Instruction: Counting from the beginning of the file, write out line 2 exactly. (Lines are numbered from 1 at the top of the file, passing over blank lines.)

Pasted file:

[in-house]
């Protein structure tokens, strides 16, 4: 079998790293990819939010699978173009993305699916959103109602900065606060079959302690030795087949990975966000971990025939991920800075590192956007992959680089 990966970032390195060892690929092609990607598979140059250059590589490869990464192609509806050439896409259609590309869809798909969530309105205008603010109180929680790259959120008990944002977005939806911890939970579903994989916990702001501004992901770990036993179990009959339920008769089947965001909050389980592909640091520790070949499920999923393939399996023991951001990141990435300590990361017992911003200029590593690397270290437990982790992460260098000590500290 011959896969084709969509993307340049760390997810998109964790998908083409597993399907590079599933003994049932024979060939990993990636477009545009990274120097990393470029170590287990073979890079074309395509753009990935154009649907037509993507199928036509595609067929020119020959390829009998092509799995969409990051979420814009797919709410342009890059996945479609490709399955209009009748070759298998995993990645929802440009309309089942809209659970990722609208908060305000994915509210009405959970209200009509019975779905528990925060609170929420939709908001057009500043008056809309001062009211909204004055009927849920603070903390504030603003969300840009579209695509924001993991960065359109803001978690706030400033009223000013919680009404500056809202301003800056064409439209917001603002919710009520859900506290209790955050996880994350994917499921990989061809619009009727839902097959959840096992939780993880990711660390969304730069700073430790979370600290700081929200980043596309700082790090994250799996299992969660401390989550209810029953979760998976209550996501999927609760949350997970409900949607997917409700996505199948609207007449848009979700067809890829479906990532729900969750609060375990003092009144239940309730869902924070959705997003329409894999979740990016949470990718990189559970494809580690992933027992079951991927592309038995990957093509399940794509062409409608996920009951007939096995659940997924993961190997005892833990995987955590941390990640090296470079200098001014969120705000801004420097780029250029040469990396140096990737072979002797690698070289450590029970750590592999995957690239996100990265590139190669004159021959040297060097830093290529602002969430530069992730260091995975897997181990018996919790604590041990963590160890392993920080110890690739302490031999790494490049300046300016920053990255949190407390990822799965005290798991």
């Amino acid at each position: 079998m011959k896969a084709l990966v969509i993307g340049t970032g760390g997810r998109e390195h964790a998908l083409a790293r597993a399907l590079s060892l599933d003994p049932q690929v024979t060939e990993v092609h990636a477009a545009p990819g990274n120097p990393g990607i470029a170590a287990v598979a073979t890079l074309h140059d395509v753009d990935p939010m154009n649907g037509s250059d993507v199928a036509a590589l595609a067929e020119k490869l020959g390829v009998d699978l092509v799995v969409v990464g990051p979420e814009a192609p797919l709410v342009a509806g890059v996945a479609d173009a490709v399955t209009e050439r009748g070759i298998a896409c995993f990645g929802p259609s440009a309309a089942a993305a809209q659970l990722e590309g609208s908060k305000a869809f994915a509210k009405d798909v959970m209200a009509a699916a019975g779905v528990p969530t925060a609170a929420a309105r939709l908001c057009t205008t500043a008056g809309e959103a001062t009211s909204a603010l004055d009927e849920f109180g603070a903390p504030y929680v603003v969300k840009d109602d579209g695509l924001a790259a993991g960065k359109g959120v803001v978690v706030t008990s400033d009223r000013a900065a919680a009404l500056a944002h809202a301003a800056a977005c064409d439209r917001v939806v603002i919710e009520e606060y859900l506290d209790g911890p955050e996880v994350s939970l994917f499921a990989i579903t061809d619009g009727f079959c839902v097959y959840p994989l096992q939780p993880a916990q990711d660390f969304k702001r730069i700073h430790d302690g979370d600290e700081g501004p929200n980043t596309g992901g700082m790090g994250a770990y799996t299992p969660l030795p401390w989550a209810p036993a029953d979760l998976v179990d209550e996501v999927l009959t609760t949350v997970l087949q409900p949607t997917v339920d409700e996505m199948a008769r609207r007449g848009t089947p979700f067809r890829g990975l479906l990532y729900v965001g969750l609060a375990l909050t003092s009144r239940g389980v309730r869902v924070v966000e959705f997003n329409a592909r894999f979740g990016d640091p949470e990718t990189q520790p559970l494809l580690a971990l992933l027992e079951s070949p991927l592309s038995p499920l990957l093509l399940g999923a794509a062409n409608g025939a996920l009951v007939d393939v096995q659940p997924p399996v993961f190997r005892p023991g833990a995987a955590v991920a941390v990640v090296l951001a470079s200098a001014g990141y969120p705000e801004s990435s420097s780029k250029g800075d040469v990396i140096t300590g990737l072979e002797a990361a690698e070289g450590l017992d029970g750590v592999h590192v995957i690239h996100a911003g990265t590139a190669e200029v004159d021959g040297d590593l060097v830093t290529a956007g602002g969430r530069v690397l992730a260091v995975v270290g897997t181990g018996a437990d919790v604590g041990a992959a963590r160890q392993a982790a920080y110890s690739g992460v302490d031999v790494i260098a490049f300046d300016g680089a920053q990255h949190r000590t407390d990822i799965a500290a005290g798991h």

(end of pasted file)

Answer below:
């Protein structure tokens, strides 16, 4: 079998790293990819939010699978173009993305699916959103109602900065606060079959302690030795087949990975966000971990025939991920800075590192956007992959680089 990966970032390195060892690929092609990607598979140059250059590589490869990464192609509806050439896409259609590309869809798909969530309105205008603010109180929680790259959120008990944002977005939806911890939970579903994989916990702001501004992901770990036993179990009959339920008769089947965001909050389980592909640091520790070949499920999923393939399996023991951001990141990435300590990361017992911003200029590593690397270290437990982790992460260098000590500290 011959896969084709969509993307340049760390997810998109964790998908083409597993399907590079599933003994049932024979060939990993990636477009545009990274120097990393470029170590287990073979890079074309395509753009990935154009649907037509993507199928036509595609067929020119020959390829009998092509799995969409990051979420814009797919709410342009890059996945479609490709399955209009009748070759298998995993990645929802440009309309089942809209659970990722609208908060305000994915509210009405959970209200009509019975779905528990925060609170929420939709908001057009500043008056809309001062009211909204004055009927849920603070903390504030603003969300840009579209695509924001993991960065359109803001978690706030400033009223000013919680009404500056809202301003800056064409439209917001603002919710009520859900506290209790955050996880994350994917499921990989061809619009009727839902097959959840096992939780993880990711660390969304730069700073430790979370600290700081929200980043596309700082790090994250799996299992969660401390989550209810029953979760998976209550996501999927609760949350997970409900949607997917409700996505199948609207007449848009979700067809890829479906990532729900969750609060375990003092009144239940309730869902924070959705997003329409894999979740990016949470990718990189559970494809580690992933027992079951991927592309038995990957093509399940794509062409409608996920009951007939096995659940997924993961190997005892833990995987955590941390990640090296470079200098001014969120705000801004420097780029250029040469990396140096990737072979002797690698070289450590029970750590592999995957690239996100990265590139190669004159021959040297060097830093290529602002969430530069992730260091995975897997181990018996919790604590041990963590160890392993920080110890690739302490031999790494490049300046300016920053990255949190407390990822799965005290798991």